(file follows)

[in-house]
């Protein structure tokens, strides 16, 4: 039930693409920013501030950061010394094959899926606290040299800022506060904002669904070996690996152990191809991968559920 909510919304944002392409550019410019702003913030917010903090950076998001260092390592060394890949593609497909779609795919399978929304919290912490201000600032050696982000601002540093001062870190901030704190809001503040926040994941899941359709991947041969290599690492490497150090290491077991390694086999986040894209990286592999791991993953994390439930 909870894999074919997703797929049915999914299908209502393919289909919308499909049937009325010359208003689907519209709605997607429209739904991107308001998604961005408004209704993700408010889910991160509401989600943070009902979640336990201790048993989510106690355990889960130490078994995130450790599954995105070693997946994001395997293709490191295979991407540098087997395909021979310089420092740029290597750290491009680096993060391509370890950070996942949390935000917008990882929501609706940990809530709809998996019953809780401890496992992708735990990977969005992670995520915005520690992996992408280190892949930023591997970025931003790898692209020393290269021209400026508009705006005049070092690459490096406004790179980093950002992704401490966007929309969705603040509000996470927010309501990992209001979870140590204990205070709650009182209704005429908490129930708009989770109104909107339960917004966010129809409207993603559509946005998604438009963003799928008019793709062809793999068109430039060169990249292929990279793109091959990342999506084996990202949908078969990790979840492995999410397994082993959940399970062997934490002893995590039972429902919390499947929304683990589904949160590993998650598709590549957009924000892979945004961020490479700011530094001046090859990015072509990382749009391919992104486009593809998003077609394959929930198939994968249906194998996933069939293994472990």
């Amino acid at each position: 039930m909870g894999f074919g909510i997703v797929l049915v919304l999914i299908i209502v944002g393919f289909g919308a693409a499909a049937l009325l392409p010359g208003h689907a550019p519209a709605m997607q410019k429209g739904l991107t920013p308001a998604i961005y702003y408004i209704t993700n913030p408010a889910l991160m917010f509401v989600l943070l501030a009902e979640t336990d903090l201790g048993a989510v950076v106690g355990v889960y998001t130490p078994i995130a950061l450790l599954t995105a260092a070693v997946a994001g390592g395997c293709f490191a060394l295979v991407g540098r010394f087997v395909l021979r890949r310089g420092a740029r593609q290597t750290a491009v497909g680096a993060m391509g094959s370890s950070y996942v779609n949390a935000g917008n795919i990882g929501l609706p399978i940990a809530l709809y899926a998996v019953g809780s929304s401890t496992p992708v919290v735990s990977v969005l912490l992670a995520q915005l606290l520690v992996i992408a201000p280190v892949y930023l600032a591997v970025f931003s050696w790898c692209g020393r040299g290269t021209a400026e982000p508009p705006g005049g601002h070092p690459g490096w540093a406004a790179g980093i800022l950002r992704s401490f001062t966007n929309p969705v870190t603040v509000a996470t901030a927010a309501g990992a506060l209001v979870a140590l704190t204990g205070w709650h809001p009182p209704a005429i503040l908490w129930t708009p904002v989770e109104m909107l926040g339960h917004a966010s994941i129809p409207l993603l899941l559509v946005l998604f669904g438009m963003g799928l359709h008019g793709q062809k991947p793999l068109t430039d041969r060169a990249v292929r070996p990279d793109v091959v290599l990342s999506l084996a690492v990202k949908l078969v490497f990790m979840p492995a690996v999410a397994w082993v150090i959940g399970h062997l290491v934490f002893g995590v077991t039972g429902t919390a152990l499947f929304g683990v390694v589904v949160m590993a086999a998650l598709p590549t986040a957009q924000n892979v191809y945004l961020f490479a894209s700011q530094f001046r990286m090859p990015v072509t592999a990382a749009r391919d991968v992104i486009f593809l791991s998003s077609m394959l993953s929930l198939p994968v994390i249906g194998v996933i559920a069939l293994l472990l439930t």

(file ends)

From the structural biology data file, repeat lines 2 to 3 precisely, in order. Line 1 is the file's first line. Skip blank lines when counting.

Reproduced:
């Protein structure tokens, strides 16, 4: 039930693409920013501030950061010394094959899926606290040299800022506060904002669904070996690996152990191809991968559920 909510919304944002392409550019410019702003913030917010903090950076998001260092390592060394890949593609497909779609795919399978929304919290912490201000600032050696982000601002540093001062870190901030704190809001503040926040994941899941359709991947041969290599690492490497150090290491077991390694086999986040894209990286592999791991993953994390439930 909870894999074919997703797929049915999914299908209502393919289909919308499909049937009325010359208003689907519209709605997607429209739904991107308001998604961005408004209704993700408010889910991160509401989600943070009902979640336990201790048993989510106690355990889960130490078994995130450790599954995105070693997946994001395997293709490191295979991407540098087997395909021979310089420092740029290597750290491009680096993060391509370890950070996942949390935000917008990882929501609706940990809530709809998996019953809780401890496992992708735990990977969005992670995520915005520690992996992408280190892949930023591997970025931003790898692209020393290269021209400026508009705006005049070092690459490096406004790179980093950002992704401490966007929309969705603040509000996470927010309501990992209001979870140590204990205070709650009182209704005429908490129930708009989770109104909107339960917004966010129809409207993603559509946005998604438009963003799928008019793709062809793999068109430039060169990249292929990279793109091959990342999506084996990202949908078969990790979840492995999410397994082993959940399970062997934490002893995590039972429902919390499947929304683990589904949160590993998650598709590549957009924000892979945004961020490479700011530094001046090859990015072509990382749009391919992104486009593809998003077609394959929930198939994968249906194998996933069939293994472990």
């Amino acid at each position: 039930m909870g894999f074919g909510i997703v797929l049915v919304l999914i299908i209502v944002g393919f289909g919308a693409a499909a049937l009325l392409p010359g208003h689907a550019p519209a709605m997607q410019k429209g739904l991107t920013p308001a998604i961005y702003y408004i209704t993700n913030p408010a889910l991160m917010f509401v989600l943070l501030a009902e979640t336990d903090l201790g048993a989510v950076v106690g355990v889960y998001t130490p078994i995130a950061l450790l599954t995105a260092a070693v997946a994001g390592g395997c293709f490191a060394l295979v991407g540098r010394f087997v395909l021979r890949r310089g420092a740029r593609q290597t750290a491009v497909g680096a993060m391509g094959s370890s950070y996942v779609n949390a935000g917008n795919i990882g929501l609706p399978i940990a809530l709809y899926a998996v019953g809780s929304s401890t496992p992708v919290v735990s990977v969005l912490l992670a995520q915005l606290l520690v992996i992408a201000p280190v892949y930023l600032a591997v970025f931003s050696w790898c692209g020393r040299g290269t021209a400026e982000p508009p705006g005049g601002h070092p690459g490096w540093a406004a790179g980093i800022l950002r992704s401490f001062t966007n929309p969705v870190t603040v509000a996470t901030a927010a309501g990992a506060l209001v979870a140590l704190t204990g205070w709650h809001p009182p209704a005429i503040l908490w129930t708009p904002v989770e109104m909107l926040g339960h917004a966010s994941i129809p409207l993603l899941l559509v946005l998604f669904g438009m963003g799928l359709h008019g793709q062809k991947p793999l068109t430039d041969r060169a990249v292929r070996p990279d793109v091959v290599l990342s999506l084996a690492v990202k949908l078969v490497f990790m979840p492995a690996v999410a397994w082993v150090i959940g399970h062997l290491v934490f002893g995590v077991t039972g429902t919390a152990l499947f929304g683990v390694v589904v949160m590993a086999a998650l598709p590549t986040a957009q924000n892979v191809y945004l961020f490479a894209s700011q530094f001046r990286m090859p990015v072509t592999a990382a749009r391919d991968v992104i486009f593809l791991s998003s077609m394959l993953s929930l198939p994968v994390i249906g194998v996933i559920a069939l293994l472990l439930t």